When I came up as a rookie, you were assigned an older cop who had been around and knew what they were doing. We were taught that you catch more flies with honey. Basically, if you let the small things go — like the guy selling loosies or weed or whatever on the corner — then when the big shit happens, like homicide or burglary, those are the same guys who will tell you all about it. If they hate you, they won’t tell you shit.

Counterfactual narratives were prevalent in the initial coverage of the Garner case. “Imagine that Eric Garner had been white,” wrote Peter Beinart at The Atlantic, “his death would be a Tea Party crusade.” At Slate, Joshua Keating offered an interesting perspective — how the American media might have covered this story had the killing occurred overseas.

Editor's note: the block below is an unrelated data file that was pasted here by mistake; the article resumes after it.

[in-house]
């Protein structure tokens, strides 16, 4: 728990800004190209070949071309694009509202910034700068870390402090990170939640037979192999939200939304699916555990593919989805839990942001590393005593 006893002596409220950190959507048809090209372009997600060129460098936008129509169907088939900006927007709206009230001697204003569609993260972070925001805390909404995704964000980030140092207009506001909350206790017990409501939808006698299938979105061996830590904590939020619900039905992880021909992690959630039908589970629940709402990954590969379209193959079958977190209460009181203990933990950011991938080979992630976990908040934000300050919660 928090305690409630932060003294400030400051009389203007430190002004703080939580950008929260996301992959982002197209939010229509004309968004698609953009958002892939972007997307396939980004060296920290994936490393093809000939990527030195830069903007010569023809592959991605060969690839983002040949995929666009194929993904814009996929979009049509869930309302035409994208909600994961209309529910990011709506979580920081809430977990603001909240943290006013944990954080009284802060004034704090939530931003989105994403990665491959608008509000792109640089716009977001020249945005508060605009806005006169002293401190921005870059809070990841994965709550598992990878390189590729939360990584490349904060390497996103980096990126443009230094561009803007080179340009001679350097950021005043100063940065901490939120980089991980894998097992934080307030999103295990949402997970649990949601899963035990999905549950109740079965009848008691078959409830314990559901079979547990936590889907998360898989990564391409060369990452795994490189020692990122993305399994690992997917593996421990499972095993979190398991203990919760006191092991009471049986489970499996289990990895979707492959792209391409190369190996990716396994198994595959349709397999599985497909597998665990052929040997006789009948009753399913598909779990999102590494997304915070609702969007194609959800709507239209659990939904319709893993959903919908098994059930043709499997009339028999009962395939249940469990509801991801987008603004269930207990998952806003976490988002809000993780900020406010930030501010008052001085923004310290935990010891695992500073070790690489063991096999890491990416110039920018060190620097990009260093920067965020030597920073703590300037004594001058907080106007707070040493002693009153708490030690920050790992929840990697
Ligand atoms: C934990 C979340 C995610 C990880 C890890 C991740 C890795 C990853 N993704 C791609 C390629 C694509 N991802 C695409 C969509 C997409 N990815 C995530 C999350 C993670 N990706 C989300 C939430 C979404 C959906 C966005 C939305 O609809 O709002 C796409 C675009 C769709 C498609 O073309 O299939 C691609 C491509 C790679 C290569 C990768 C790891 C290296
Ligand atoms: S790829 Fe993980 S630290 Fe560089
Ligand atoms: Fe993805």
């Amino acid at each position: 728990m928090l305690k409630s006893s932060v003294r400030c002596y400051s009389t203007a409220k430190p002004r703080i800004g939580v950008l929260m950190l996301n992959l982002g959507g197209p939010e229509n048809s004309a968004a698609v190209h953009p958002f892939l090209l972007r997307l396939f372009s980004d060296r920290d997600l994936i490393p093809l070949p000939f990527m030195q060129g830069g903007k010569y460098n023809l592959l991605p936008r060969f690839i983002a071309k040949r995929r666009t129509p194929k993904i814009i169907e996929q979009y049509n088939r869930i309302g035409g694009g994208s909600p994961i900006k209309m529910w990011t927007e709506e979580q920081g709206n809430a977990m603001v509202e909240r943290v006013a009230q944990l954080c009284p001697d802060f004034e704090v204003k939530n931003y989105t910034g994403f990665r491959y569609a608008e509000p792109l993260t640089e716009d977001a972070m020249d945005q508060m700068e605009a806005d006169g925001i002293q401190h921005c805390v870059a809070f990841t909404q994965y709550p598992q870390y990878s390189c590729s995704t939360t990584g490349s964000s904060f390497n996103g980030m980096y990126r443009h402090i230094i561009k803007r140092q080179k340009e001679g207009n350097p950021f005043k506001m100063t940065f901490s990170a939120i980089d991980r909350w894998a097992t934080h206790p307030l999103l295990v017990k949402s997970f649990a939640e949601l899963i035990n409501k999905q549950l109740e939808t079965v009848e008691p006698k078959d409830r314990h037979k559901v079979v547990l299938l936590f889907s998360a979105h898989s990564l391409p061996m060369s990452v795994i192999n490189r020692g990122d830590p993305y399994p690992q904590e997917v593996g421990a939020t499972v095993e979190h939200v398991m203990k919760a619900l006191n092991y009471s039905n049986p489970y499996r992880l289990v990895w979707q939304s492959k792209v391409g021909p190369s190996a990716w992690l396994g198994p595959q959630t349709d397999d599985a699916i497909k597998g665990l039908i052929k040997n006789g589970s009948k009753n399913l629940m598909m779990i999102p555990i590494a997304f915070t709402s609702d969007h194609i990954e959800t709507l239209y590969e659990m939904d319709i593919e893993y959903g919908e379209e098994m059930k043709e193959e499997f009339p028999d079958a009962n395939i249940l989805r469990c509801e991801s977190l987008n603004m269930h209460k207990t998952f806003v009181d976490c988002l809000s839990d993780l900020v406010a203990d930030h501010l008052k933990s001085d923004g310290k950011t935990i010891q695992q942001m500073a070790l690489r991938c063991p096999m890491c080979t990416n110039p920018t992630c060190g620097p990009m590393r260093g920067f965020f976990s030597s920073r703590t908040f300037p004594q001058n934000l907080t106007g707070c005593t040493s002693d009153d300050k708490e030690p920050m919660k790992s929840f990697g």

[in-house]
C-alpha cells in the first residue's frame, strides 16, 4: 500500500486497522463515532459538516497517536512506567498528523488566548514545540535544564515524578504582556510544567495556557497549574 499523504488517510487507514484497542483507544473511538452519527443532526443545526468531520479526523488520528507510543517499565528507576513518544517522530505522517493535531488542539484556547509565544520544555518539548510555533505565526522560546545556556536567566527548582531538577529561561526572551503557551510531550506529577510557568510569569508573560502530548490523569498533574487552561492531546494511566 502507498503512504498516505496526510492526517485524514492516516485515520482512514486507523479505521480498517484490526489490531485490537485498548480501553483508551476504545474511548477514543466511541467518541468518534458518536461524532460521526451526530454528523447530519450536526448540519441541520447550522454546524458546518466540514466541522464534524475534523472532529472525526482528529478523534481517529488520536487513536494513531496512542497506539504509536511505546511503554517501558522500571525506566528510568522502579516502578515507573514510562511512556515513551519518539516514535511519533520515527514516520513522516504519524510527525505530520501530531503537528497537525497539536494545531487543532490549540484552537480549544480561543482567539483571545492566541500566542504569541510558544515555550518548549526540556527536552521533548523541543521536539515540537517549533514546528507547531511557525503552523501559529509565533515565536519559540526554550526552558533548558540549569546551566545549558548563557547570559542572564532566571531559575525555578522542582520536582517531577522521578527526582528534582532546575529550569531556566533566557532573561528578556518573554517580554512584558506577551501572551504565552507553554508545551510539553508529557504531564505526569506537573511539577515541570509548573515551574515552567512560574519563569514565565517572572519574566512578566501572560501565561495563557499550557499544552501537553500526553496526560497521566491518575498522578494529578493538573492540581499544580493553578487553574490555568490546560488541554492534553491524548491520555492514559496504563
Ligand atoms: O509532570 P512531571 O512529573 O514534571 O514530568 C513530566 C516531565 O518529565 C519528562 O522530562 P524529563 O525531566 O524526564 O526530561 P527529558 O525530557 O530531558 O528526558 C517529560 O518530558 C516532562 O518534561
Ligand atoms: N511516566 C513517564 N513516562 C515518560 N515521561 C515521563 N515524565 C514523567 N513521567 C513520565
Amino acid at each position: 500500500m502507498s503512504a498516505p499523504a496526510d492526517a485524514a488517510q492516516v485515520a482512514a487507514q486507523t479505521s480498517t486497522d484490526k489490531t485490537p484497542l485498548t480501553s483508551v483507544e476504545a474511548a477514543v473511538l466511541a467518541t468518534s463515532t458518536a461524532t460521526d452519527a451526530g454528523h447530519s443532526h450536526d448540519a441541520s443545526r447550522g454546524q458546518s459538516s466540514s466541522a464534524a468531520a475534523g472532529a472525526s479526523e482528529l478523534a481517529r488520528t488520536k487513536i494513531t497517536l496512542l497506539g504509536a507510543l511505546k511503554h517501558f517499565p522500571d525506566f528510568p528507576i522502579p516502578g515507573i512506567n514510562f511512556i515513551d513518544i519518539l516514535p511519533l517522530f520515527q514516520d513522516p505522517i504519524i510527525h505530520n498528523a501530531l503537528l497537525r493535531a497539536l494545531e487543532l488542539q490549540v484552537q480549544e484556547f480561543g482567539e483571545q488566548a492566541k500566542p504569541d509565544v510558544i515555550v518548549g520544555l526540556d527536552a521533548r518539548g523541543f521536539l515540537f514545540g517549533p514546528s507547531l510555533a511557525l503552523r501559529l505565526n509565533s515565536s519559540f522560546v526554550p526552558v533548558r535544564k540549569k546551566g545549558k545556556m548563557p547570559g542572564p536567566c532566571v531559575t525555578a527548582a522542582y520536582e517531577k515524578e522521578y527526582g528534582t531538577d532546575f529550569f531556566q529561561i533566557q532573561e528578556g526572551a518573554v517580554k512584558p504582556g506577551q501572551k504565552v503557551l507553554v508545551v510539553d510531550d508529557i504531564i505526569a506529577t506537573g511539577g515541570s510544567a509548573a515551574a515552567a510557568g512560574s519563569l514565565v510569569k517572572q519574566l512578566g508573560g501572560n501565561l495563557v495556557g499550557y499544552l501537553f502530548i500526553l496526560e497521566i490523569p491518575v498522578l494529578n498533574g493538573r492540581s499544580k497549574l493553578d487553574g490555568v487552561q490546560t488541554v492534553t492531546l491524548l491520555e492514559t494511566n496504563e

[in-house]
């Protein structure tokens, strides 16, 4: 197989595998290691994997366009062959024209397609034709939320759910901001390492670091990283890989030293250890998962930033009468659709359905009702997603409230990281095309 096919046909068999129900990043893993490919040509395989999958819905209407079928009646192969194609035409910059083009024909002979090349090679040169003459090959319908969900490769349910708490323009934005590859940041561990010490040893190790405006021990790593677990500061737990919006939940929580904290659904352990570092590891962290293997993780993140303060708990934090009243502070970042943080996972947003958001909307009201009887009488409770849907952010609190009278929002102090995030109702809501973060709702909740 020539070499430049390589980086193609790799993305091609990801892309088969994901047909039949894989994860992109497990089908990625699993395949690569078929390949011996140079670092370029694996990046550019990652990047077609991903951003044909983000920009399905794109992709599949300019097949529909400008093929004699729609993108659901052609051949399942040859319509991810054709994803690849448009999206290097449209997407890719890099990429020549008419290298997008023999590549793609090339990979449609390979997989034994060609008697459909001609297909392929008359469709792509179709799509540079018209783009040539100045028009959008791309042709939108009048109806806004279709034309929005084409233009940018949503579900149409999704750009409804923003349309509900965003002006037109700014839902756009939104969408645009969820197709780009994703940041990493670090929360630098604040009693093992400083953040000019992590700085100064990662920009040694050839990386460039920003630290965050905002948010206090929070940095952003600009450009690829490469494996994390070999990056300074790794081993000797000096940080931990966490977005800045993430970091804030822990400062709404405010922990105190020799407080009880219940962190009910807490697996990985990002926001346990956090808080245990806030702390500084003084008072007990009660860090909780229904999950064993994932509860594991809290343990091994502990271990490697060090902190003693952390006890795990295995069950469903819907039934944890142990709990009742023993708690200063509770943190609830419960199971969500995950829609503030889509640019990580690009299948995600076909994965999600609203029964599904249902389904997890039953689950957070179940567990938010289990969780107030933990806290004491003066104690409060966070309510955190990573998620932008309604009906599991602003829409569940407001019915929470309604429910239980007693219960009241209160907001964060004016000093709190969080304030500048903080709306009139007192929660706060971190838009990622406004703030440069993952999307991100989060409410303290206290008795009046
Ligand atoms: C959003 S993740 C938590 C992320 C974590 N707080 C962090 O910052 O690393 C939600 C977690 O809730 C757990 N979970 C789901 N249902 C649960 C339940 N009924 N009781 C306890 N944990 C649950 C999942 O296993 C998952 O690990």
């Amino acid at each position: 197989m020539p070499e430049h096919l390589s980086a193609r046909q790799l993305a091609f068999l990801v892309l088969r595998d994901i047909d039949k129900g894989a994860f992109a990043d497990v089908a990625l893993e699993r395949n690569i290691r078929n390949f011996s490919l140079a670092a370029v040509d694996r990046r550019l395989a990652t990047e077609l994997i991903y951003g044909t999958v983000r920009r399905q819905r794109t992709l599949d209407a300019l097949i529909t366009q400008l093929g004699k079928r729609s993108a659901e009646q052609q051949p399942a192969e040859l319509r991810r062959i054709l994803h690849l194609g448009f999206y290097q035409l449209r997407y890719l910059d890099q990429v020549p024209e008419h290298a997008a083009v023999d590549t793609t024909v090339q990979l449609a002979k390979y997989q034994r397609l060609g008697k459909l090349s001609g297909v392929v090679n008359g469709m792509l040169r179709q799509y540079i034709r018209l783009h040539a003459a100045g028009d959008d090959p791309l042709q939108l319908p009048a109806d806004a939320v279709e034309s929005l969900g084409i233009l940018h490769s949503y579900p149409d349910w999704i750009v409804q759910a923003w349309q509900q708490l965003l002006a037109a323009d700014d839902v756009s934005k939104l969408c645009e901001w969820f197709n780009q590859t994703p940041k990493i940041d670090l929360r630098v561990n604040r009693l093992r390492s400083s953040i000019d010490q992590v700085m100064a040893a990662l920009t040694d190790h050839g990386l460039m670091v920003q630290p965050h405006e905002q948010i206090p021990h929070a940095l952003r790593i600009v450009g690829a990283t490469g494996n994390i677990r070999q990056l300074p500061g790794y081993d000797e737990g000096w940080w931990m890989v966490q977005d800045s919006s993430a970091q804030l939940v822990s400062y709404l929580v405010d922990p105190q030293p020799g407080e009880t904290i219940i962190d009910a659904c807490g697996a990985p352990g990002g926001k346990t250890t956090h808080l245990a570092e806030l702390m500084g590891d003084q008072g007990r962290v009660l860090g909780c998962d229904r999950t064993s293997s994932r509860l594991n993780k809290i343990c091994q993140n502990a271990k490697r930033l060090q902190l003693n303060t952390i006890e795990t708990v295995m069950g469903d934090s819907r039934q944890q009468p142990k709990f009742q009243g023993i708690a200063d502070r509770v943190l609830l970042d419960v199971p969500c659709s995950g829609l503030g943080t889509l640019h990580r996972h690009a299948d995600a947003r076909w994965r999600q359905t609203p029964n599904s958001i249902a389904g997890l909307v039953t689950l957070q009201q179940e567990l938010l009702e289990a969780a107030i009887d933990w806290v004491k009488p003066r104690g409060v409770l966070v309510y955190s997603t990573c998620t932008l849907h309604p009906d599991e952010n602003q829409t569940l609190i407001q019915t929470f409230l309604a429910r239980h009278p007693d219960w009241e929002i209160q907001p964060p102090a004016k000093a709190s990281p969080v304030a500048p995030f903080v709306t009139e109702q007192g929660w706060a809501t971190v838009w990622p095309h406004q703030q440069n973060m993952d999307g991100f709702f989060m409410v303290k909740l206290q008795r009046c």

NEW YORK CITY, United States — The heavily armed security forces in this large and highly militarized country have long walked the streets with impunity, rarely if ever held accountable for violence committed against civilians. In recent weeks, however, several such incidents have ignited public anger and threatened to open new fault lines in a nation with a long and tragic history of sectarian violence.

But there is one factual narrative worth keeping in mind as the Garner story evolves into a federal investigation and, invariably, a wrongful death lawsuit. The truth is that some police officers do face trials when they kill unarmed civilians. In South Carolina on Wednesday, even as New York was exploding in righteous fury, a grand jury indicted Richard Combs, a white man and the former police chief of Eutawville, who while in office in 2011 shot and killed an unarmed black man named Bernard Bailey. Bailey had come to the small town’s “city hall” to protest his daughter’s broken-taillight ticket. Combs faces a murder charge after a judge in his case rejected his “stand-your-ground” defense.